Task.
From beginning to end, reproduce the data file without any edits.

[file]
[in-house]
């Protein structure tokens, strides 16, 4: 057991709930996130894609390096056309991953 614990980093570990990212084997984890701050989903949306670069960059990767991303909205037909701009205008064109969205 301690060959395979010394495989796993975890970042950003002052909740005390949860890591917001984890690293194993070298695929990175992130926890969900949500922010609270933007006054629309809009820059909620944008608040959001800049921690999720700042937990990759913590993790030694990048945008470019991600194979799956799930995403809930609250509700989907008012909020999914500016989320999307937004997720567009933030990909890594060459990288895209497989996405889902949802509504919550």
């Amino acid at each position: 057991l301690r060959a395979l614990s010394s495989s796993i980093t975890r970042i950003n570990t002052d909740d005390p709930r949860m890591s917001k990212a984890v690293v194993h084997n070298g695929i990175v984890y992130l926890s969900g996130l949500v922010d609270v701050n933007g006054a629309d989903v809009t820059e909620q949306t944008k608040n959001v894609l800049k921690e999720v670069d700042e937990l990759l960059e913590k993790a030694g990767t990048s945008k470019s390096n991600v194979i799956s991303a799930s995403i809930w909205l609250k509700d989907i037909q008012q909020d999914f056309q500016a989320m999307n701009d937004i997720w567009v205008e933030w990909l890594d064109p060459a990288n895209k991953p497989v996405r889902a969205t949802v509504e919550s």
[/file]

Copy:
[in-house]
């Protein structure tokens, strides 16, 4: 057991709930996130894609390096056309991953 614990980093570990990212084997984890701050989903949306670069960059990767991303909205037909701009205008064109969205 301690060959395979010394495989796993975890970042950003002052909740005390949860890591917001984890690293194993070298695929990175992130926890969900949500922010609270933007006054629309809009820059909620944008608040959001800049921690999720700042937990990759913590993790030694990048945008470019991600194979799956799930995403809930609250509700989907008012909020999914500016989320999307937004997720567009933030990909890594060459990288895209497989996405889902949802509504919550």
């Amino acid at each position: 057991l301690r060959a395979l614990s010394s495989s796993i980093t975890r970042i950003n570990t002052d909740d005390p709930r949860m890591s917001k990212a984890v690293v194993h084997n070298g695929i990175v984890y992130l926890s969900g996130l949500v922010d609270v701050n933007g006054a629309d989903v809009t820059e909620q949306t944008k608040n959001v894609l800049k921690e999720v670069d700042e937990l990759l960059e913590k993790a030694g990767t990048s945008k470019s390096n991600v194979i799956s991303a799930s995403i809930w909205l609250k509700d989907i037909q008012q909020d999914f056309q500016a989320m999307n701009d937004i997720w567009v205008e933030w990909l890594d064109p060459a990288n895209k991953p497989v996405r889902a969205t949802v509504e919550s």